It's not "Baja, California" it is 'Baja California Sur'. Baja California is the Mexican state along the border with the US, Baja California Sur is the southern half of the peninsula.
Published April 8, 2014
A pair of rarely seen, bizarre deep-sea creatures, thought to have been the inspiration for historic tales of "sea serpents," were captured on a video (see above) posted online Monday.
The footage, filmed by staff from Chicago's Shedd Aquarium, shows two giant oarfish (Regalecus glesne) swimming near a beach in shallow water in Baja, California.
"It was one of the most stunningly beautiful fish I've ever seen," says Tim Binder, vice president of collection and planning for the Shedd Aquarium, who recorded much of the video. It was shot in early March in a remote area north of La Paz, near Isla San Francisco.
The giant oarfish is the world's longest bony fish and can reach a length of 56 feet (17 meters) and weigh up to 600 pounds (270 kilograms). The fish had bright silver patterns with blue spots and a dramatic crown. "They had an undulating way of swimming; it was very graceful," says Binder.
Beached and Expired
Binder says the fish swam around for 20 to 30 minutes. "They just kept trying to beach themselves," Binder says. Eventually, they did flop up on the beach; after that, "it didn't take long for them to expire."
Because of their large size, and because the trip was not a collecting expedition—it was an ecotourism expedition for aquarium members—Binder's team were not able to take the specimens for study.
Although the behavior has been documented before, scientists can't explain why the fish beached themselves. Such beachings are most common in areas near upwellings of water from the deep. The area where the oarfish were recorded fits that description, Binder says.
Still, the odds of being on this remote beach at that moment were negligible, and the chance encounter provided, he says, "quite a spectacular opportunity."
The Oarfish's Strange History
Oarfish were first described in 1772, but are rarely seen because they live at depths estimated to be around 3,300 feet (1,000 meters).
The silvery fish, sometimes called the "king of herrings" because of their resemblance to the smaller fish, are named oarfish because of their long pectoral fins, which resemble oars. They are also known as ribbonfish because of their slender form, or rooster fish because of their crown of fins.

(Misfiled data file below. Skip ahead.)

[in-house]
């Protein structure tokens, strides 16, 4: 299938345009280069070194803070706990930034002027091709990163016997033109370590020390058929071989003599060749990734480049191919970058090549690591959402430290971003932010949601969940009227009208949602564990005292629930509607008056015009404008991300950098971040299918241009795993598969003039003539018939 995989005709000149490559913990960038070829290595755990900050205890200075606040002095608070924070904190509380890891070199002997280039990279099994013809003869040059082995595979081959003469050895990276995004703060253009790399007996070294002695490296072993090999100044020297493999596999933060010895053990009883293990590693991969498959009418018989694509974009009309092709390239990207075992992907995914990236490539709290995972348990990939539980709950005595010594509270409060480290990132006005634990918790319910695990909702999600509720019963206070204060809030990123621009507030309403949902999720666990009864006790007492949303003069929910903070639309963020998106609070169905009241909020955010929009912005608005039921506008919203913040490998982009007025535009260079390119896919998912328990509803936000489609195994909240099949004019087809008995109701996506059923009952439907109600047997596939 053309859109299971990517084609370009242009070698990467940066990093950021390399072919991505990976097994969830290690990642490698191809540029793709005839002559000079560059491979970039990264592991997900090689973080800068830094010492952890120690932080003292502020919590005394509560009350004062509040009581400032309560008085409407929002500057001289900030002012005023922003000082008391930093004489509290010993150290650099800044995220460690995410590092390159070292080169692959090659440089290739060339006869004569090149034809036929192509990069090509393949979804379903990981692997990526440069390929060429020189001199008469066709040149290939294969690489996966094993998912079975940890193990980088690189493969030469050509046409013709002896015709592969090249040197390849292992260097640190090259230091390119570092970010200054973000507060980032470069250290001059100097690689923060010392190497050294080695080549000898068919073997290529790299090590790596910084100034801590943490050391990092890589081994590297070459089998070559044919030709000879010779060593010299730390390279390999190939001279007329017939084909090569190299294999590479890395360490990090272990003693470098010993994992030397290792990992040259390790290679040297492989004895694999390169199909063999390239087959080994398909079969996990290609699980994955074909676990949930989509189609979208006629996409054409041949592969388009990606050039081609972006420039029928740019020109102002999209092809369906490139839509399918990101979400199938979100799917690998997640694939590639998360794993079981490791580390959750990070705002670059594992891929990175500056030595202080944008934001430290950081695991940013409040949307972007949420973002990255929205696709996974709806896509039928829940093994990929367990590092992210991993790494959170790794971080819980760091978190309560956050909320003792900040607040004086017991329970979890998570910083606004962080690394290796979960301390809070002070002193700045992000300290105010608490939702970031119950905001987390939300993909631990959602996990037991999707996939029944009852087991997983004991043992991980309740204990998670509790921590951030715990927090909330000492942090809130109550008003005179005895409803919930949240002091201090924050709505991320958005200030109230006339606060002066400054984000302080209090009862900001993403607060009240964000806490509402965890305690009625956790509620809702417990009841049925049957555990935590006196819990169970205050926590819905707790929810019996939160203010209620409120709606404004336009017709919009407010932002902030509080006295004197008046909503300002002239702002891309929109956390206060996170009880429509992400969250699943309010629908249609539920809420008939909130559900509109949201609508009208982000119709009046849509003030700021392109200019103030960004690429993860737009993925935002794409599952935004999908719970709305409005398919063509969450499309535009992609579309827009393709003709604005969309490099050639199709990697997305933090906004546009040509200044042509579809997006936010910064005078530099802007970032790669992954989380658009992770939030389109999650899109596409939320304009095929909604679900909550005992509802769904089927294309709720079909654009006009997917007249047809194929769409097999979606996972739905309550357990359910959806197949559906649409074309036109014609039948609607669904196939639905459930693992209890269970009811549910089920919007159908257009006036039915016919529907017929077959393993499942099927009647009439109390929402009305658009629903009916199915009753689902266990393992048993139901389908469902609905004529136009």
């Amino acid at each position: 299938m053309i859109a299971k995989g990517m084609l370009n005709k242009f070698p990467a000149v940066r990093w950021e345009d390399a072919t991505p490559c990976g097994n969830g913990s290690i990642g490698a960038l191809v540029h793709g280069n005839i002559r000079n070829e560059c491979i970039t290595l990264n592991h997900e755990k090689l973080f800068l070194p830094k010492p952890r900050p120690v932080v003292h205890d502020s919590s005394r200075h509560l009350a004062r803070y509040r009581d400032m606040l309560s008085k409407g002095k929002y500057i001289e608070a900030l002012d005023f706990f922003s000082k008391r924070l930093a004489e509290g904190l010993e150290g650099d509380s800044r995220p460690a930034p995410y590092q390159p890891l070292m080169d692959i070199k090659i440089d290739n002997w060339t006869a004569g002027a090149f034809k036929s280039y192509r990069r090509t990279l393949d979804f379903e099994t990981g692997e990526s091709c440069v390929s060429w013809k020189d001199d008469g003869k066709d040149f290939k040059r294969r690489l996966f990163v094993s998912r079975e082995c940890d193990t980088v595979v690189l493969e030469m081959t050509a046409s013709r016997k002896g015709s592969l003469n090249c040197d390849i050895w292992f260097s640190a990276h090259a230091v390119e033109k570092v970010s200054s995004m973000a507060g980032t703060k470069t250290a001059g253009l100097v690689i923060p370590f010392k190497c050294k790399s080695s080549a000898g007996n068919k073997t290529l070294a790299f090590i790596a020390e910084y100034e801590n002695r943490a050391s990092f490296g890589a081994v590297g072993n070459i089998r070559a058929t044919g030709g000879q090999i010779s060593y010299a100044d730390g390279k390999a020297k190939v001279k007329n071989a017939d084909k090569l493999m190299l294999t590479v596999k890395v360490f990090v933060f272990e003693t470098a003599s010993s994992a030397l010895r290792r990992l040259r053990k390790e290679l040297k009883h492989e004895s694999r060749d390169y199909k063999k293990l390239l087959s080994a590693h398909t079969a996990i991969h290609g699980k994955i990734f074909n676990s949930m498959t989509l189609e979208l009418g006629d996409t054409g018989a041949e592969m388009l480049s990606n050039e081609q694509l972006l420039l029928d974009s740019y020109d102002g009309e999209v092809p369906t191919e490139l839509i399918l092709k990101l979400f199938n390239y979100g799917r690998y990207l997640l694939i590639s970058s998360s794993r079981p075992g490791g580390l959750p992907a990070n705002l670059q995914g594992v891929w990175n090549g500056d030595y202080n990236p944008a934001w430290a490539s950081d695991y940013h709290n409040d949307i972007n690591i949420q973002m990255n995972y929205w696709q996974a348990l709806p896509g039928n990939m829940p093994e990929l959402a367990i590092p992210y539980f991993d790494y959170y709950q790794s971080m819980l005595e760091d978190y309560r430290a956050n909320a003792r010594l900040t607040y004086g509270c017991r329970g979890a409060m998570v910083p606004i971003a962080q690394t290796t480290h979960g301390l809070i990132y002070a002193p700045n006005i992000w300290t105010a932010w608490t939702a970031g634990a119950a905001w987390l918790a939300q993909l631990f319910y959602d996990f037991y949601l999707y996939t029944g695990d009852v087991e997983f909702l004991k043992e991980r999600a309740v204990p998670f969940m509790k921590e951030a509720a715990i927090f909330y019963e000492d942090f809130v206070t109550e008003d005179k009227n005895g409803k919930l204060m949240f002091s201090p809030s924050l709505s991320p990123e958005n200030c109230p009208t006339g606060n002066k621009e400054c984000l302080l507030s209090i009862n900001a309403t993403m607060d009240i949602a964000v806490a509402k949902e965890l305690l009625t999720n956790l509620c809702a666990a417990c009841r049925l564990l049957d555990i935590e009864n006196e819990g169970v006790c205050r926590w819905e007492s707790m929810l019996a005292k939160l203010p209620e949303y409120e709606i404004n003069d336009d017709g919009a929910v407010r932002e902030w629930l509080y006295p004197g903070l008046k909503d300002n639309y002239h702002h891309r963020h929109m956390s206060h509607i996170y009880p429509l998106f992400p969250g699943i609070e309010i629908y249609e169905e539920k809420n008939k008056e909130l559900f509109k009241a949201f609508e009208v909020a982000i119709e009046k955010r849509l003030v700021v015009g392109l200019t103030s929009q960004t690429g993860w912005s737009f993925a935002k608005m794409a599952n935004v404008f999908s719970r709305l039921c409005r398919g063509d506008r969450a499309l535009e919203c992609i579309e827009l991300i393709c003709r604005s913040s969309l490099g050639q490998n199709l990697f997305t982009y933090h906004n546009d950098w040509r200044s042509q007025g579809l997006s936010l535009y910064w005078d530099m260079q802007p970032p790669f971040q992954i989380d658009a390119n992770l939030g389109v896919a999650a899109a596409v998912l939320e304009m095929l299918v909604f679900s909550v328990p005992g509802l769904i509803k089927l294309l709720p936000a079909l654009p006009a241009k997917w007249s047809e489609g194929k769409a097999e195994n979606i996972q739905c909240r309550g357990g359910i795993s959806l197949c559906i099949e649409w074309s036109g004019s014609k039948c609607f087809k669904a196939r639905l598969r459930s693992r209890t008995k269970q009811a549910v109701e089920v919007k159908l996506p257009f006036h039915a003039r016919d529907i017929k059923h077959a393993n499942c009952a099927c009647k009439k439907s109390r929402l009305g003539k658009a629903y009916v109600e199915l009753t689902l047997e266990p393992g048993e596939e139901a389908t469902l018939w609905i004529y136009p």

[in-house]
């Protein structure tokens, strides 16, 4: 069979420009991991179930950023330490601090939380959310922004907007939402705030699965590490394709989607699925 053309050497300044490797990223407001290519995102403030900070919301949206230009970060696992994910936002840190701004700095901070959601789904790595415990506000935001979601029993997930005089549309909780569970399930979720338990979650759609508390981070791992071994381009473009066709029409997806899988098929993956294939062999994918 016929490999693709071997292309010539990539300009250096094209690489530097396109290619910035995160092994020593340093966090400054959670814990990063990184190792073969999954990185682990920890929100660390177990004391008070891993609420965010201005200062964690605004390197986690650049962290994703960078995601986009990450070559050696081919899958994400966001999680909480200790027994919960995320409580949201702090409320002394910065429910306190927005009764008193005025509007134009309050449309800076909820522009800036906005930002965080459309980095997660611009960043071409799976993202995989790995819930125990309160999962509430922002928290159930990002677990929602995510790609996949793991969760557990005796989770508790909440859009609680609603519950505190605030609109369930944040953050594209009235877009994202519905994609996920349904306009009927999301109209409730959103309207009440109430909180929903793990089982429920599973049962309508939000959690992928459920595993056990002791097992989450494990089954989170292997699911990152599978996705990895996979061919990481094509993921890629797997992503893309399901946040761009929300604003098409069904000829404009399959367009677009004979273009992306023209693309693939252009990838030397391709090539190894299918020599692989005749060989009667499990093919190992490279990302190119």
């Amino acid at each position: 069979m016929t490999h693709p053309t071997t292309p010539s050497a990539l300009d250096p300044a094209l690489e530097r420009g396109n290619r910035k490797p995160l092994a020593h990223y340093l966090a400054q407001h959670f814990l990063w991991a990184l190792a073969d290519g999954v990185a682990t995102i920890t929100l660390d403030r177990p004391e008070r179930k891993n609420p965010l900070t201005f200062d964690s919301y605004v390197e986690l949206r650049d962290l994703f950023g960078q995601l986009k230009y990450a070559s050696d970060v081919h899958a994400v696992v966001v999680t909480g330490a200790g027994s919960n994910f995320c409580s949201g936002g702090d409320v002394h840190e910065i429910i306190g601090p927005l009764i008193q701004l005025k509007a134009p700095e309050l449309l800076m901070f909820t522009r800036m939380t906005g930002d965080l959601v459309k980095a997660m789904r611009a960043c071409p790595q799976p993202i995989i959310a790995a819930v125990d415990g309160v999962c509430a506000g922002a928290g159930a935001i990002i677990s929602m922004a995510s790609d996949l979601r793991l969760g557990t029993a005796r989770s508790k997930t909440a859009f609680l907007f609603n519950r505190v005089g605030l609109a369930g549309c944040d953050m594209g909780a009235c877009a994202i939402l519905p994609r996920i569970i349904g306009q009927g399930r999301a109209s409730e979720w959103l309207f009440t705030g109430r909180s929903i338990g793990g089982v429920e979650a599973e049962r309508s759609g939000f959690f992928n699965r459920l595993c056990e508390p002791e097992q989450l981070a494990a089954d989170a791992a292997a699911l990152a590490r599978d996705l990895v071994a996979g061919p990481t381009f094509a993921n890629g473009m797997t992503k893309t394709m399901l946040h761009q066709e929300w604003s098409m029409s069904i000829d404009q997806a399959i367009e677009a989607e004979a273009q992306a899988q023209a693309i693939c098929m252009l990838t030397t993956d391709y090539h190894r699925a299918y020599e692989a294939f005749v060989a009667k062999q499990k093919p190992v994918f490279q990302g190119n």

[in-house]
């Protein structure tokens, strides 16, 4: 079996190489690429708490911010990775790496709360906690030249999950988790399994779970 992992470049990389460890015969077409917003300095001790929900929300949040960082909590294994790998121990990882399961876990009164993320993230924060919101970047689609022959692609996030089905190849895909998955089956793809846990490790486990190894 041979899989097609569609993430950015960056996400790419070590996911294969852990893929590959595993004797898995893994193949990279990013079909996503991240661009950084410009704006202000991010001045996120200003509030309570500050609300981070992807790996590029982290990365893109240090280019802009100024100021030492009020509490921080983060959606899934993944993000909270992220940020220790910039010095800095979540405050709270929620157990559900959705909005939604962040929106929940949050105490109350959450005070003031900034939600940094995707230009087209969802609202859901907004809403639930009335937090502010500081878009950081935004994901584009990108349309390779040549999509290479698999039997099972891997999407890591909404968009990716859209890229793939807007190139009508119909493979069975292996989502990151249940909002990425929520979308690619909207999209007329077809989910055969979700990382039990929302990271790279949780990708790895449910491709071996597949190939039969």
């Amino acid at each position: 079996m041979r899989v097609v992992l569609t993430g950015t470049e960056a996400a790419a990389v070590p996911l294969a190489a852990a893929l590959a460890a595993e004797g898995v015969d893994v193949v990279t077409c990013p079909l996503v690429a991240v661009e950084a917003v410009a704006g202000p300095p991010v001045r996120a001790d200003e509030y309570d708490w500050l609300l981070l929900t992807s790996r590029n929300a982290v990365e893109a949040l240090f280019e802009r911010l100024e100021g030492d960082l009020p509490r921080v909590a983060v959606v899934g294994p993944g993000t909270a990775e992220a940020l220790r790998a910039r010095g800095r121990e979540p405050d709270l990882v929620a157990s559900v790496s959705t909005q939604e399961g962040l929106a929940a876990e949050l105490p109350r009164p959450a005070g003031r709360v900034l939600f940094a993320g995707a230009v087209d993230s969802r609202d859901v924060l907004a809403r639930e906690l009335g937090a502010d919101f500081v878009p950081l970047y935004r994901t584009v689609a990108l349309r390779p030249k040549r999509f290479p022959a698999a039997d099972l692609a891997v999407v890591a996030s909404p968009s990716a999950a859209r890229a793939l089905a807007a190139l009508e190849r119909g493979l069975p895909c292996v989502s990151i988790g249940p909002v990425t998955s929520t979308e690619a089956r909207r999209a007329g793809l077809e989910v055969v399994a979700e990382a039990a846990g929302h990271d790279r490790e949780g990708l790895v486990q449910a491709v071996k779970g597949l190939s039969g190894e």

It took 15 people to haul the giant beast onto shore.
In June 2013, National Geographic reported on a rare video, taken near the Gulf of Mexico in 2011, of a swimming giant oarfish in the deep.
Not much is known about the oarfish's conservation status because it is so difficult to study. The fish are occasionally pulled up as bycatch in fishing nets. They are thought to occupy a broad range, and to feed on krill, small crustaceans, and squid.
Excellent video and thanks for educating us readers on a rare sighting of the once mythological sea-serpent.
Amazing I've never seen such an large fish as this, question will it harm a human? And it would frighten me , what's going to be done about this?
Evolution, it was checking out if its worth its time to grow legs. Changed its mind as soon as it saw that land is as polluted. The humans were annoying too. :P
So cool to see them alive and swimming. But, why did they just watch them beach themselves and die? Why not push them back out? As many times as possible or necessary?
Maybe their attempts at beaching is similar to what caused life to evolve out of the oceans and back onto land.
What an amazing video, hopefully the scientists can figure out why they were there and what may have caused them to beach themselves.
What amazing creatures, and catching them on video was a lucky break. I guess we dont really know just why they beach themselves, only guess at it. This is the sad part,to .see them end their lives this way. j.e.s......
These fish are amazing... beautiful... truly look like something make-believe!!! Sad though that they then beached themselves...
@Janice Brown Hi. Scientists say oarfish are harmless to people, despite their bizarre appearance.
@Clark Pahpasay Oarfish eat small creatures, so I wouldn't worry too much about it. ;)
maybe they went up to beach because they try to run from dead zone in the deep sea that has been emerging in the sea bed around the world!!they became so afraid of the dead zone that they no longer want to turn back to that direction...a zone where oxygen is depleted because of global warming...
@Mark Mack I wasn't there, but I think they thought the animals were ready to die and were expiring. This phenomenon has been reported before, that oarfish come up from the deep and die on beaches. Scientists don't know why they do that. Maybe it is like the pet cats that slink off to be alone to die? Just a guess.
From herding sheep in Mongolia to supercell thunderstorms in Oklahoma, see a gallery of the best user submitted photos this year.
Hoverboards, flying cars, automatic fill-ups, and fuel from garbage—the energy ideas in 'Back to the Future' are close at hand.
Fracking for shale oil has boosted U.S. oil production to near-record levels. But the industry faces two challenges: low prices and low reserves.
The Future of Food
How do we feed nine billion people by 2050, and how do we do so sustainably?
We've made our magazine's best stories about the future of food available in a free iPad app.